JC makes the sudden call to return to virtual learning

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JC students exit the building on November 11, the final day of in-person learning.

Meghan Kerr and Belle Wilson

The JC community, for the past month, had been on the road back to normalcy by offering students the ability to come in for in-person classes once a week in addition to participating in extracurriculars such as sports and clubs. Although life this year has been different than past years, JC seemed to be on the right track to offering students more time on campus.

As of Wednesday, November 11th, President Steve DiBiagio alerted the JC community with breaking news through a widespread email. He wrote, “Since our last COVID-19 activity report in Sunday’s “Weekly Update,” the situation at John Carroll has changed rapidly.”

School Nurse Michelle Webster had been including numbers of COVID-19 positive cases the school had in the weekly email.

Mr. DiBiagio continued, “While we had no cases as of last week, as of today, we have five confirmed positive cases at John Carroll and at least seven additional cases pending results. As a result, three of our athletics teams are quarantined as are additional students and staff.”

Given this provided information, JC suspended after-school activities and started 100% virtual learning effective the morning of Thursday, November 12th.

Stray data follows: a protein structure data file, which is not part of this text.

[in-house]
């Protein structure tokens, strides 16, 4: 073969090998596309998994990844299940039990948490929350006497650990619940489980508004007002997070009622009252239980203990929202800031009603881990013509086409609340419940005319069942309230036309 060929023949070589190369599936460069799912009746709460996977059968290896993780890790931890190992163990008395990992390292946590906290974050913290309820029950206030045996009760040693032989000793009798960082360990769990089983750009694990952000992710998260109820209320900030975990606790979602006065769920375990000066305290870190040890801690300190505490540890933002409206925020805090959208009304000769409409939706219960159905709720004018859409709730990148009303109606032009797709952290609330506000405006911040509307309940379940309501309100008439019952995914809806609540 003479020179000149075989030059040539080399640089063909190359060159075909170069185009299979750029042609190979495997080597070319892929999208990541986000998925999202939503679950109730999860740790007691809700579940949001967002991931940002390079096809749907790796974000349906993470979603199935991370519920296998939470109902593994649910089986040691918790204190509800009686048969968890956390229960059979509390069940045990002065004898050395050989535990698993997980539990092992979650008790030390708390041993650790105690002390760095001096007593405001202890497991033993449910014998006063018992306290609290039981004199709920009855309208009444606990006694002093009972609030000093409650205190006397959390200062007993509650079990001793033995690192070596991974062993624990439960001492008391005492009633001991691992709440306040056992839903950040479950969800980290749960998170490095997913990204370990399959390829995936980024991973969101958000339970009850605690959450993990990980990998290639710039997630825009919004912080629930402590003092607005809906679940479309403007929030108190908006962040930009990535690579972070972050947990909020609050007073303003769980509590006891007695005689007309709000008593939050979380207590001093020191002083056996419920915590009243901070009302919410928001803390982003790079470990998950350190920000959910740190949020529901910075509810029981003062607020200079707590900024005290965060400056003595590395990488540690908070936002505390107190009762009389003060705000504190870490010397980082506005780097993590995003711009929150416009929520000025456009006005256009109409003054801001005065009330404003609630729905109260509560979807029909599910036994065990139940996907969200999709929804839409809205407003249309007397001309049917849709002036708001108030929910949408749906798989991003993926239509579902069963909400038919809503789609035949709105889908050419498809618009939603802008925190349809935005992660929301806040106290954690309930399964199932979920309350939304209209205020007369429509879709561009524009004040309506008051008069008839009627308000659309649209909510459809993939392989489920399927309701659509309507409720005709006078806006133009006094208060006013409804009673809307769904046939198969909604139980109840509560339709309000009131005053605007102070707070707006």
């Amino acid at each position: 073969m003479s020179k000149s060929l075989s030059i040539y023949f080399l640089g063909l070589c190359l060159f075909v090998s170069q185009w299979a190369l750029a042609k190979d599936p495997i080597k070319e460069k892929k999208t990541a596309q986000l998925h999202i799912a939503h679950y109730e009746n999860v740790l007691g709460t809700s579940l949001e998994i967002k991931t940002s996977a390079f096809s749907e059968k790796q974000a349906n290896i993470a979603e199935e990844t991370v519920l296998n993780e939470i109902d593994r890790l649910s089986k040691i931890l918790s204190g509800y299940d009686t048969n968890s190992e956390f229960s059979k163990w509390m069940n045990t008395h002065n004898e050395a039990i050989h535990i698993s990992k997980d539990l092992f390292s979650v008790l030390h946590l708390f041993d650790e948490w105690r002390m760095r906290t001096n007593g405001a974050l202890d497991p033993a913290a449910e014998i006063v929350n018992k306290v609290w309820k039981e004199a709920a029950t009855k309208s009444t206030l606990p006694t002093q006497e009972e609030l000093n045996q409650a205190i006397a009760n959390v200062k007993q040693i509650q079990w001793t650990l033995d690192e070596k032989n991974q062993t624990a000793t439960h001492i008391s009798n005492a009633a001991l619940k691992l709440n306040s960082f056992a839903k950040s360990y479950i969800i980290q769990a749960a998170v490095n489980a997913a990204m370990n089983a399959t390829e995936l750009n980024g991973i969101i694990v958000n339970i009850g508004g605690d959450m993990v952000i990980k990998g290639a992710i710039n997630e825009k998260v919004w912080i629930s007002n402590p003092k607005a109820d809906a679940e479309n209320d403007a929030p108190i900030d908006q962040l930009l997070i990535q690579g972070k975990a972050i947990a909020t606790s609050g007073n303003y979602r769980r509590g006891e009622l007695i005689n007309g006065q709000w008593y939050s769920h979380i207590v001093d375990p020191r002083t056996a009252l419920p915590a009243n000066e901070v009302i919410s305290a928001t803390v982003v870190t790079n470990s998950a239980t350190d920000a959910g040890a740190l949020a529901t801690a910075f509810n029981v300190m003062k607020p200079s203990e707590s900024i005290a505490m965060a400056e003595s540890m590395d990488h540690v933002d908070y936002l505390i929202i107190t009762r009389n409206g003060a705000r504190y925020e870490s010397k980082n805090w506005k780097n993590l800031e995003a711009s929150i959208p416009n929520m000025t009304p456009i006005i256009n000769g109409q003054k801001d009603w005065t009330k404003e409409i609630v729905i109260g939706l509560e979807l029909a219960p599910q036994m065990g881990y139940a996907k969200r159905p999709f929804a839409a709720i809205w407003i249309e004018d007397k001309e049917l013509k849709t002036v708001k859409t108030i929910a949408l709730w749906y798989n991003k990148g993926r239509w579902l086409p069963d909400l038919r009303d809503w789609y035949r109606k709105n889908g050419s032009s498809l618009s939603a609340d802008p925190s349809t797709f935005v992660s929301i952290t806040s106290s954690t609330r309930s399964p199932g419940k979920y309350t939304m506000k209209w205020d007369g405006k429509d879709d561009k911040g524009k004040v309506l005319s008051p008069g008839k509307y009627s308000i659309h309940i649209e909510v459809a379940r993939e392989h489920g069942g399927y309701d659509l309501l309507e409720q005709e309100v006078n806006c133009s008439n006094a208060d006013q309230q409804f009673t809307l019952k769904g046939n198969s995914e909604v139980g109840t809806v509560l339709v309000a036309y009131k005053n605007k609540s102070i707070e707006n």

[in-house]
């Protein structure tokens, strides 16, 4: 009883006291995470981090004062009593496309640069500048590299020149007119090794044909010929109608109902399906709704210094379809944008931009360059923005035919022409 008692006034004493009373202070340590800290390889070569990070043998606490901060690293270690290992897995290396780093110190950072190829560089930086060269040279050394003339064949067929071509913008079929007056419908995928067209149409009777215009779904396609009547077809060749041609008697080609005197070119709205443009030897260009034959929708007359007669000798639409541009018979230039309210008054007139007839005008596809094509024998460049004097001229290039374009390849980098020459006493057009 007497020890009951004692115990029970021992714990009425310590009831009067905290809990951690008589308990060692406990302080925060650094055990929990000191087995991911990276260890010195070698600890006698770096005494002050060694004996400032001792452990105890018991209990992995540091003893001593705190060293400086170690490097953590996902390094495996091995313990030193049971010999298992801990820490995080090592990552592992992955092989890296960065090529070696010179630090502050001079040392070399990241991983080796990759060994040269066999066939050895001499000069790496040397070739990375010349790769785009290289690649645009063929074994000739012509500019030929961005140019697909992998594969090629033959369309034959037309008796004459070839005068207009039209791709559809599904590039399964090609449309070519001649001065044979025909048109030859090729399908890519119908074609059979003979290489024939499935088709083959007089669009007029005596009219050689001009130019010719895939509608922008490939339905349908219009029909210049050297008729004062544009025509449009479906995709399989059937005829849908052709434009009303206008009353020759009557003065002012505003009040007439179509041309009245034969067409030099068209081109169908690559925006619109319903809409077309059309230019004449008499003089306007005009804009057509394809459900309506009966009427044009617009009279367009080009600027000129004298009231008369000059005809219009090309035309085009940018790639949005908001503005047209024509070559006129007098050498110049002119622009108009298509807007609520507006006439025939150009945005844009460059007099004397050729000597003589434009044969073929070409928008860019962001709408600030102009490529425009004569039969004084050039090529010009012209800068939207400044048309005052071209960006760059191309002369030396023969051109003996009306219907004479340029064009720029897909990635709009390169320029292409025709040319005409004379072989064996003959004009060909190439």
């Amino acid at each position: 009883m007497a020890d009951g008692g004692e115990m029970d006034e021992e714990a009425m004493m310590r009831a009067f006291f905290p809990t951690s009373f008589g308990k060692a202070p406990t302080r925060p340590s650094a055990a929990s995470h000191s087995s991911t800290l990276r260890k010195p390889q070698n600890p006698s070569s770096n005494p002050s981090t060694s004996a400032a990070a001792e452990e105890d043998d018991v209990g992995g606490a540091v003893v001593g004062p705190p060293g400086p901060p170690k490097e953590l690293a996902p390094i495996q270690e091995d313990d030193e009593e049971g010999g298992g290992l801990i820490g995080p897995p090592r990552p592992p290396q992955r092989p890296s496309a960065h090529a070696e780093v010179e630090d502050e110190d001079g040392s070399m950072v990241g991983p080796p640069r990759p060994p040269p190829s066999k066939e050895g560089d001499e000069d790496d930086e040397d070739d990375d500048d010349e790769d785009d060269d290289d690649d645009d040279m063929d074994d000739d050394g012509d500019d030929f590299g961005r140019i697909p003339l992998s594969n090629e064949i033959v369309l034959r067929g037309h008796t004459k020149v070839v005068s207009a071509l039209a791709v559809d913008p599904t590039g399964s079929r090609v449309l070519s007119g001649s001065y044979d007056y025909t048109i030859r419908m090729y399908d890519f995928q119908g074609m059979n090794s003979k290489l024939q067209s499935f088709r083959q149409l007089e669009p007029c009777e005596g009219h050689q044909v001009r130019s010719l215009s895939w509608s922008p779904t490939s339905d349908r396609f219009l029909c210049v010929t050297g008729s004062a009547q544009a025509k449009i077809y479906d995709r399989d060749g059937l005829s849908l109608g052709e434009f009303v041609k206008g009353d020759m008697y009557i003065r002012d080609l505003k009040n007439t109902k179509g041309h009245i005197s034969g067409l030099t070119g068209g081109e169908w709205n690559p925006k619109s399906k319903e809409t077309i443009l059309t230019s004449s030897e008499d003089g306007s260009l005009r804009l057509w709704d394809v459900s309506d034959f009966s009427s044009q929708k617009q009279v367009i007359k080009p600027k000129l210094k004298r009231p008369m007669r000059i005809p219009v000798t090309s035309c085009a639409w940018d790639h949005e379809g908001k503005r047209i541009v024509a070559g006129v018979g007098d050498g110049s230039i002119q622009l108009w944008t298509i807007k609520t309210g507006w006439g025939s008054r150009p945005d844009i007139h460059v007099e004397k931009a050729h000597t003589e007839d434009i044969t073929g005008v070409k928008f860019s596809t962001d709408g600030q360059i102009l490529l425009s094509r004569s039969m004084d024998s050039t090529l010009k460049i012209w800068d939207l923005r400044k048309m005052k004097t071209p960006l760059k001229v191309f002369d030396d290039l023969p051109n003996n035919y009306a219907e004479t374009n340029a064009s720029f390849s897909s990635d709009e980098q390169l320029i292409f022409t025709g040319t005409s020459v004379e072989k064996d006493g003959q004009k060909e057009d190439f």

Principal Tom Durkin said, “Obviously, I am very disappointed by our decision to go back to virtual. It is not where we want to be, but we must always prioritize the health and well-being of our community.”

As students have gone into the building more and more, even being able to play the sports they love and participate in the seasons they thought were lost, they had gotten used to a more familiar schedule.

Many students were quite upset about the sudden change from normalcy.

Junior Sydney Walsh, a tennis player, had been able to play in a few matches.  She said, “I feel like 100% online school isn’t that big of a change, but it really sucks sports are now cancelled.”

Fellow tennis player junior Katie Nichter added onto this by commenting that she was “annoyed.”

Junior Annelise Lakatta, varsity field hockey player, said “It’s a step backwards, and it’s sad that we have to stay home and not play sports.”

Sophomore Gabby Albright is on the varsity soccer team at JC. She said, “I’m sad about the games being suspended, but I know that not playing is the best thing to do for everyone’s safety and well-being.”

Sophomore Grace Griffin commented, “I was so upset to hear we were going back to full virtual because in person I felt like I was not only learning, but I was also being challenged more.”

Mr. Durkin said, “I understand students and teachers are disappointed, but we needed to make this decision to protect the health of all members of our community. Please know that our counselors are still available to help any student who is struggling with this.”

Mr. Durkin added that the decision was made because “Harford County is either actively experiencing an outbreak or is at extreme risk. COVID-19 cases are exponentially growing and/or Harford County’s COVID-19 preparedness is significantly below international standards.”

JC will be reassessing if students will stay 100% virtual after Thanksgiving. 

To make this decision Mr. Durkin said they will need to “monitor the number of active cases in our school, the metrics in Harford County, and the recommendation of medical professionals.”